Many years ago I had a most interesting lunch at an Indian restaurant. In India.
To come right out with it, I enjoy Indian food; hit me with that tikka masala sauce or a carefully prepared curry or any of the four thousand or so other items of Indian chow and I’m a happy tandoori camper.
I found it fascinating that this particular restaurant was a place of tolerance and diversity. By that I mean the staff was a sort of UN of different religions and beliefs, yet everyone seemed to be working in a high degree of peace and harmony.
And they were proud of it. When they learned that the American customer was interested in such things, they came over to me, singly or in pairs, enthusiastically telling me about their religion and how well they got along with everyone else working in the restaurant.
There were Hindus, of course, and Muslims, along with Sikhs and Buddhists and a few glimmers of other faiths I wasn’t so familiar with. (There was one chap who followed an unusual doctrine I did know a little something about: Christianity.)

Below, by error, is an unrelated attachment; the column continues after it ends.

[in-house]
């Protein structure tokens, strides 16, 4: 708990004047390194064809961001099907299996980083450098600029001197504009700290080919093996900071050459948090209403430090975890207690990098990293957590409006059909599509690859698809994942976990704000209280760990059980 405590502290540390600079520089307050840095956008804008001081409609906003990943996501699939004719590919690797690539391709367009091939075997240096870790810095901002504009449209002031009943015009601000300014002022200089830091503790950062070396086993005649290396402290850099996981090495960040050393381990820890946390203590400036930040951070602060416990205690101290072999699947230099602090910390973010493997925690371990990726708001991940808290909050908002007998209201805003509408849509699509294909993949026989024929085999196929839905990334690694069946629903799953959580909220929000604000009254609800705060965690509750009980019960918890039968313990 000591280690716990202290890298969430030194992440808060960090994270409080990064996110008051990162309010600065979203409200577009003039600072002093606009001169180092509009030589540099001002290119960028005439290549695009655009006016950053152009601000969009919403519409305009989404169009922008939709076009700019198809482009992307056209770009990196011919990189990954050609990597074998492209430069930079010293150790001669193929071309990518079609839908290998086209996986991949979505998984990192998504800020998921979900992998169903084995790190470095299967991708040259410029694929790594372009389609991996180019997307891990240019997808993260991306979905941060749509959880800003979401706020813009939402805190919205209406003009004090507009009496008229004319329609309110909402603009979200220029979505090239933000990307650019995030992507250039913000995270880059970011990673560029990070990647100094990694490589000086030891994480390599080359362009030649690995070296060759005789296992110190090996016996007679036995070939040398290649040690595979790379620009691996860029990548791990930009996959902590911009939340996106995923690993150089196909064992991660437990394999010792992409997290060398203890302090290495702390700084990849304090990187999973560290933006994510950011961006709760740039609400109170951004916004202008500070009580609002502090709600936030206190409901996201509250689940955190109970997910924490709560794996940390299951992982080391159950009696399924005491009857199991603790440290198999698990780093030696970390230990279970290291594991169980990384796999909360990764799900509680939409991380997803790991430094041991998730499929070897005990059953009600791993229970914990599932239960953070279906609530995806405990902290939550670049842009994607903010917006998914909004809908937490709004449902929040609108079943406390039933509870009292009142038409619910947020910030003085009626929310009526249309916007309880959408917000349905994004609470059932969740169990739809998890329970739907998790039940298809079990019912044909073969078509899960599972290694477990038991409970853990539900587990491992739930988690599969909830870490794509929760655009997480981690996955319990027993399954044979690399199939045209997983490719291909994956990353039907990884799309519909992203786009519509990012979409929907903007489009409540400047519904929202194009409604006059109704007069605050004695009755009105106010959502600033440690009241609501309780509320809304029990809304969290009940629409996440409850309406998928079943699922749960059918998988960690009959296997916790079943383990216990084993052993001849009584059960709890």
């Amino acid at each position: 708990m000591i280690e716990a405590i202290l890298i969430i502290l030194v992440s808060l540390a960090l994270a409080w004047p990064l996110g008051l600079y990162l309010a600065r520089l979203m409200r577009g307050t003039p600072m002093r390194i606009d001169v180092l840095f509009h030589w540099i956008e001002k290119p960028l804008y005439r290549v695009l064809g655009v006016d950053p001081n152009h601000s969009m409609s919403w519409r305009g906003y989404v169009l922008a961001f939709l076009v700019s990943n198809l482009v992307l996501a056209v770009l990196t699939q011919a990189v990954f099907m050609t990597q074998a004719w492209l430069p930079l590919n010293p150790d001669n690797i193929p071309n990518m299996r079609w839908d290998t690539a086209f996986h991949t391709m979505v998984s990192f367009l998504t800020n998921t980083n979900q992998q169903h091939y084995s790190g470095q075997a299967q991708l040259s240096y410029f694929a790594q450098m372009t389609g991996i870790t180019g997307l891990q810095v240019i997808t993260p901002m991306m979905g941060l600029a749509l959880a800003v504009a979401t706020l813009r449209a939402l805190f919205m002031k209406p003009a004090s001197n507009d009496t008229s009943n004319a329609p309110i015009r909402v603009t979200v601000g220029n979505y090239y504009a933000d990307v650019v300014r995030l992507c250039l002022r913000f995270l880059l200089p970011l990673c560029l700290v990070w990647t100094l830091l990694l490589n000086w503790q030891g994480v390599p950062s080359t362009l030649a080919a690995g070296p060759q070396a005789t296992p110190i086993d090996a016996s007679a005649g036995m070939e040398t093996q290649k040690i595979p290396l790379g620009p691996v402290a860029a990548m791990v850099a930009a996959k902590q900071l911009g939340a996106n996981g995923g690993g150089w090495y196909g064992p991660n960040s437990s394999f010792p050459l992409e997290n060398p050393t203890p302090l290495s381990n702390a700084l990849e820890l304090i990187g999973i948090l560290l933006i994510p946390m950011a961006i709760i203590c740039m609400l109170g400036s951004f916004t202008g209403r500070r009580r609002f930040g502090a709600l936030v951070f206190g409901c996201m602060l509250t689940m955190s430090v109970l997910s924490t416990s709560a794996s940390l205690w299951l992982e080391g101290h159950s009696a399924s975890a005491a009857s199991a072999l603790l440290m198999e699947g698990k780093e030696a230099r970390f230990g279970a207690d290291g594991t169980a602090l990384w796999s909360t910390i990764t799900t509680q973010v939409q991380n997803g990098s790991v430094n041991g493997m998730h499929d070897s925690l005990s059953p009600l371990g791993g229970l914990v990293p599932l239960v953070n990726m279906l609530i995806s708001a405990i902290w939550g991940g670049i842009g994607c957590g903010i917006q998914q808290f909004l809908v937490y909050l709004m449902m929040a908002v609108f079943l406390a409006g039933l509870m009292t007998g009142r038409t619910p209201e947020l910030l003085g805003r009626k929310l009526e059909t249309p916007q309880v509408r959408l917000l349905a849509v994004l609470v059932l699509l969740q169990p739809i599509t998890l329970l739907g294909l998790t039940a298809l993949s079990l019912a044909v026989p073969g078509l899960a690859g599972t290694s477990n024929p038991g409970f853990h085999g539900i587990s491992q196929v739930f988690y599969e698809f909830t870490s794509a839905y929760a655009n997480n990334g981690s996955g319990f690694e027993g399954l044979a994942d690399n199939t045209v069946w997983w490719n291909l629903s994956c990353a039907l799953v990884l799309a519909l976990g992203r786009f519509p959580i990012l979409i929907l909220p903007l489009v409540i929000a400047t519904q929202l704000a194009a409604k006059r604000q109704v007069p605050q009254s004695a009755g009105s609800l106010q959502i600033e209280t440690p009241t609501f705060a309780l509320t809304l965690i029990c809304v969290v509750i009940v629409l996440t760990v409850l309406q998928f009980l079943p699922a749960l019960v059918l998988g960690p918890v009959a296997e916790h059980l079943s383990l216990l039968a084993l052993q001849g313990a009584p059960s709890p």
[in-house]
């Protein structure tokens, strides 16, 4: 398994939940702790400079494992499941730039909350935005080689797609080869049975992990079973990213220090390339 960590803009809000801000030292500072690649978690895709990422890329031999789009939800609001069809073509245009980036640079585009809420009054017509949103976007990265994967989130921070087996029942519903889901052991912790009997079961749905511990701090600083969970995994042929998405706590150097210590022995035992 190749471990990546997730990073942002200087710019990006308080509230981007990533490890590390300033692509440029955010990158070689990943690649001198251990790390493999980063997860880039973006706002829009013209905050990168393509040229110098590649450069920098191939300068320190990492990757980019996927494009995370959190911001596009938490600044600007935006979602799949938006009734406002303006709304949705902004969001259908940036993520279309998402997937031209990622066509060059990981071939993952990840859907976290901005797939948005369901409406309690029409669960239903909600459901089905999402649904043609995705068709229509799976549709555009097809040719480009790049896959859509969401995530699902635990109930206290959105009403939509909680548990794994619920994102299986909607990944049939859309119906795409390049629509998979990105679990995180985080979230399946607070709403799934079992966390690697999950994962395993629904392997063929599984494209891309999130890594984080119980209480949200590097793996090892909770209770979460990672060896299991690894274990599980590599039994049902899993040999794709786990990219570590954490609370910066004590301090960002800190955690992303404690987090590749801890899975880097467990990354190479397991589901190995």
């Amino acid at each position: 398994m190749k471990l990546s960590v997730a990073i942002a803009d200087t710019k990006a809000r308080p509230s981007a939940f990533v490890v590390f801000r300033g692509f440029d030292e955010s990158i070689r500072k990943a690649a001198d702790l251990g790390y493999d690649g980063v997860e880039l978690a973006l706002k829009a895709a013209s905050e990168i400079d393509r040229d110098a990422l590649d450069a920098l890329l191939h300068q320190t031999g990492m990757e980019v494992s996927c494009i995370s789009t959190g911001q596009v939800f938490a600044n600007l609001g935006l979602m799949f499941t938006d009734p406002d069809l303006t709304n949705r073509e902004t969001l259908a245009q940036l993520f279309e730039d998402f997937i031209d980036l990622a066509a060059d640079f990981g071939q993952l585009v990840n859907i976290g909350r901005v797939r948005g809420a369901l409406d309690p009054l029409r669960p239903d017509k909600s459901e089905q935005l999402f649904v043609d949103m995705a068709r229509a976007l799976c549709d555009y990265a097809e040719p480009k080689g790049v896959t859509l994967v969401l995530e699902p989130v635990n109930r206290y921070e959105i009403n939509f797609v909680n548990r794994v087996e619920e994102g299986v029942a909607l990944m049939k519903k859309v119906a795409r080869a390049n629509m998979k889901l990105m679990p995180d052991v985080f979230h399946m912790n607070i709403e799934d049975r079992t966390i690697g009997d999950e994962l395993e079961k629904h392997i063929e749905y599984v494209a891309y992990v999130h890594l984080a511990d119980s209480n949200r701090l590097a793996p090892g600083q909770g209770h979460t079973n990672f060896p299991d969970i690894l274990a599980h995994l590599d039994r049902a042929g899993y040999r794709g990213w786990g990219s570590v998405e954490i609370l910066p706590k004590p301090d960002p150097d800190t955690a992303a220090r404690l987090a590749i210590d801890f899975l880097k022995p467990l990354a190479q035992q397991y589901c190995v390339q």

But what blew me away was not just their pride in their beliefs but that they were also eager to tell how impartial they all were and how they worked together and got along so well.
Reason why this impressed me was that this all happened many years ago; in fact, I was there as the long British raj was coming to an end. For several centuries the English had been involved in India –“the jewel in the crown” - and some folks believed that if the British left the various religions would fatally tear each other apart. From the tolerance and cooperation I saw in that restaurant I was pretty sure that was not true.
How wrong I was…
British rule in the country came to an end just a few months after my meal at that restaurant. Sort of as predicted, the religions began tearing each other apart.
Earlier, when I had been in Pakistan it was part of India; it was British. Now it was a different country, a Muslim land. Hindus by the many thousands had to get away, to go south; just as many thousands of Muslims felt they had to go north to a Muslim country.
So many people ripped from their homes and forced to travel; it was the largest migration in human history. The resultant slaughter of the religious fighting was almost unbelievable. There were nearly a million casualties.
And it is indeed a sad fact that this – possibly a thermonuclear version of it this time - could begin again at any moment.